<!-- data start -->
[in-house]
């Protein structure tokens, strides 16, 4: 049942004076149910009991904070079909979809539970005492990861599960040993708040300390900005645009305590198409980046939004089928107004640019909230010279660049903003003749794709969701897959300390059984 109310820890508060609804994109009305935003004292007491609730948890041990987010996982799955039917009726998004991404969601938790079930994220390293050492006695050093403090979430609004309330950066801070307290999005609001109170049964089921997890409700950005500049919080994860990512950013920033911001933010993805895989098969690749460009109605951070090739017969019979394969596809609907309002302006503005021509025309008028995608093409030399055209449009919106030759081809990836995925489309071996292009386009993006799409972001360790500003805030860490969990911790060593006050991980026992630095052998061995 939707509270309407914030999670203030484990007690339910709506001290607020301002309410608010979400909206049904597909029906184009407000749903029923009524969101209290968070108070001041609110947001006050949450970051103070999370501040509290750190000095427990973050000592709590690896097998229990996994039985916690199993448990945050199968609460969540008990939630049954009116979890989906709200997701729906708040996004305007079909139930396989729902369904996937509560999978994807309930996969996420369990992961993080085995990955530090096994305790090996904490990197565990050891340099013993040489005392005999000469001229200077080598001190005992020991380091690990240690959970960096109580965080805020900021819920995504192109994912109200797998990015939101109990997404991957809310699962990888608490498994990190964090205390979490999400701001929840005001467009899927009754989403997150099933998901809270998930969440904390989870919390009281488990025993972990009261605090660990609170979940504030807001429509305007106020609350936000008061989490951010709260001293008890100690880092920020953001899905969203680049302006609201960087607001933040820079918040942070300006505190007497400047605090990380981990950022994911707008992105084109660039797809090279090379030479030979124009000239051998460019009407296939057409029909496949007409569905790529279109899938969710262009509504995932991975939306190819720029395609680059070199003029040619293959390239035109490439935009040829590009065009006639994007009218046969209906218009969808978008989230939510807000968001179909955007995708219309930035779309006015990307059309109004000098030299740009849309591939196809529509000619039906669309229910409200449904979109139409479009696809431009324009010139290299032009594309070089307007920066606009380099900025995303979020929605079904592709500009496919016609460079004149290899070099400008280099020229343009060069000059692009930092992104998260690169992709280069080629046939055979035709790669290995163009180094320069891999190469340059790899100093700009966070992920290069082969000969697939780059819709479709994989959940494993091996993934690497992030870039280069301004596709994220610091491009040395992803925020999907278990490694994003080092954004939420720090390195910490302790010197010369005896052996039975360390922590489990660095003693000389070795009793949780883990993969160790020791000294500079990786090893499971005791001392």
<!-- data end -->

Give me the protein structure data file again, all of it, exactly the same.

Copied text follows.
[in-house]
């Protein structure tokens, strides 16, 4: 049942004076149910009991904070079909979809539970005492990861599960040993708040300390900005645009305590198409980046939004089928107004640019909230010279660049903003003749794709969701897959300390059984 109310820890508060609804994109009305935003004292007491609730948890041990987010996982799955039917009726998004991404969601938790079930994220390293050492006695050093403090979430609004309330950066801070307290999005609001109170049964089921997890409700950005500049919080994860990512950013920033911001933010993805895989098969690749460009109605951070090739017969019979394969596809609907309002302006503005021509025309008028995608093409030399055209449009919106030759081809990836995925489309071996292009386009993006799409972001360790500003805030860490969990911790060593006050991980026992630095052998061995 939707509270309407914030999670203030484990007690339910709506001290607020301002309410608010979400909206049904597909029906184009407000749903029923009524969101209290968070108070001041609110947001006050949450970051103070999370501040509290750190000095427990973050000592709590690896097998229990996994039985916690199993448990945050199968609460969540008990939630049954009116979890989906709200997701729906708040996004305007079909139930396989729902369904996937509560999978994807309930996969996420369990992961993080085995990955530090096994305790090996904490990197565990050891340099013993040489005392005999000469001229200077080598001190005992020991380091690990240690959970960096109580965080805020900021819920995504192109994912109200797998990015939101109990997404991957809310699962990888608490498994990190964090205390979490999400701001929840005001467009899927009754989403997150099933998901809270998930969440904390989870919390009281488990025993972990009261605090660990609170979940504030807001429509305007106020609350936000008061989490951010709260001293008890100690880092920020953001899905969203680049302006609201960087607001933040820079918040942070300006505190007497400047605090990380981990950022994911707008992105084109660039797809090279090379030479030979124009000239051998460019009407296939057409029909496949007409569905790529279109899938969710262009509504995932991975939306190819720029395609680059070199003029040619293959390239035109490439935009040829590009065009006639994007009218046969209906218009969808978008989230939510807000968001179909955007995708219309930035779309006015990307059309109004000098030299740009849309591939196809529509000619039906669309229910409200449904979109139409479009696809431009324009010139290299032009594309070089307007920066606009380099900025995303979020929605079904592709500009496919016609460079004149290899070099400008280099020229343009060069000059692009930092992104998260690169992709280069080629046939055979035709790669290995163009180094320069891999190469340059790899100093700009966070992920290069082969000969697939780059819709479709994989959940494993091996993934690497992030870039280069301004596709994220610091491009040395992803925020999907278990490694994003080092954004939420720090390195910490302790010197010369005896052996039975360390922590489990660095003693000389070795009793949780883990993969160790020791000294500079990786090893499971005791001392």